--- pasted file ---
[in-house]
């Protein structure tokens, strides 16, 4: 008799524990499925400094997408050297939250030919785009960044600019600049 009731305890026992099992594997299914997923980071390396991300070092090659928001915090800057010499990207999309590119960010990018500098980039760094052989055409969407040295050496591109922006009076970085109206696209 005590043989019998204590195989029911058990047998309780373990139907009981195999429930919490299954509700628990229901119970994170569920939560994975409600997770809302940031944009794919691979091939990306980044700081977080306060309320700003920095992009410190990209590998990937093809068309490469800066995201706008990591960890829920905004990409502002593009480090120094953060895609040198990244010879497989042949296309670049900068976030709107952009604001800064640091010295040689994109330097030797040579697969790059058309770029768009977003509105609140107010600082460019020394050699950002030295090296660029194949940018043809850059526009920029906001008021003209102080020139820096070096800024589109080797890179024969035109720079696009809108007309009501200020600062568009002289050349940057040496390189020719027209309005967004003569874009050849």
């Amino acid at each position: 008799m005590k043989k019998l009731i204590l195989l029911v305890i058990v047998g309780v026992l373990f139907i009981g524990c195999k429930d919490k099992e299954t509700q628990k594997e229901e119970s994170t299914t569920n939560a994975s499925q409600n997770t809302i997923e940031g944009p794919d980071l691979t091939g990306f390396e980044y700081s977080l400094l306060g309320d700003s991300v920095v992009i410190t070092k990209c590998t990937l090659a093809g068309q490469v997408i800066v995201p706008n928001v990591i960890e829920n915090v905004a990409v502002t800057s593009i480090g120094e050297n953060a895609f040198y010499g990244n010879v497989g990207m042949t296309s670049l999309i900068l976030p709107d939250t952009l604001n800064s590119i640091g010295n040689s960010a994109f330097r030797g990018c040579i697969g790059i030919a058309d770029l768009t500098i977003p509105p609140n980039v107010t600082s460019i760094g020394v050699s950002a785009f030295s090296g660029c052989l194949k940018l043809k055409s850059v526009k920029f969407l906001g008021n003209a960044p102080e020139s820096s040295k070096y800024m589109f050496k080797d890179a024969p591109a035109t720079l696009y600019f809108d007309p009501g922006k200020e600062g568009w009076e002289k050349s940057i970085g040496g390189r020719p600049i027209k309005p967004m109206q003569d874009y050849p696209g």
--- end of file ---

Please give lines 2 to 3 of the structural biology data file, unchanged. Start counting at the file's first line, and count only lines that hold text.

């Protein structure tokens, strides 16, 4: 008799524990499925400094997408050297939250030919785009960044600019600049 009731305890026992099992594997299914997923980071390396991300070092090659928001915090800057010499990207999309590119960010990018500098980039760094052989055409969407040295050496591109922006009076970085109206696209 005590043989019998204590195989029911058990047998309780373990139907009981195999429930919490299954509700628990229901119970994170569920939560994975409600997770809302940031944009794919691979091939990306980044700081977080306060309320700003920095992009410190990209590998990937093809068309490469800066995201706008990591960890829920905004990409502002593009480090120094953060895609040198990244010879497989042949296309670049900068976030709107952009604001800064640091010295040689994109330097030797040579697969790059058309770029768009977003509105609140107010600082460019020394050699950002030295090296660029194949940018043809850059526009920029906001008021003209102080020139820096070096800024589109080797890179024969035109720079696009809108007309009501200020600062568009002289050349940057040496390189020719027209309005967004003569874009050849």
């Amino acid at each position: 008799m005590k043989k019998l009731i204590l195989l029911v305890i058990v047998g309780v026992l373990f139907i009981g524990c195999k429930d919490k099992e299954t509700q628990k594997e229901e119970s994170t299914t569920n939560a994975s499925q409600n997770t809302i997923e940031g944009p794919d980071l691979t091939g990306f390396e980044y700081s977080l400094l306060g309320d700003s991300v920095v992009i410190t070092k990209c590998t990937l090659a093809g068309q490469v997408i800066v995201p706008n928001v990591i960890e829920n915090v905004a990409v502002t800057s593009i480090g120094e050297n953060a895609f040198y010499g990244n010879v497989g990207m042949t296309s670049l999309i900068l976030p709107d939250t952009l604001n800064s590119i640091g010295n040689s960010a994109f330097r030797g990018c040579i697969g790059i030919a058309d770029l768009t500098i977003p509105p609140n980039v107010t600082s460019i760094g020394v050699s950002a785009f030295s090296g660029c052989l194949k940018l043809k055409s850059v526009k920029f969407l906001g008021n003209a960044p102080e020139s820096s040295k070096y800024m589109f050496k080797d890179a024969p591109a035109t720079l696009y600019f809108d007309p009501g922006k200020e600062g568009w009076e002289k050349s940057i970085g040496g390189r020719p600049i027209k309005p967004m109206q003569d874009y050849p696209g």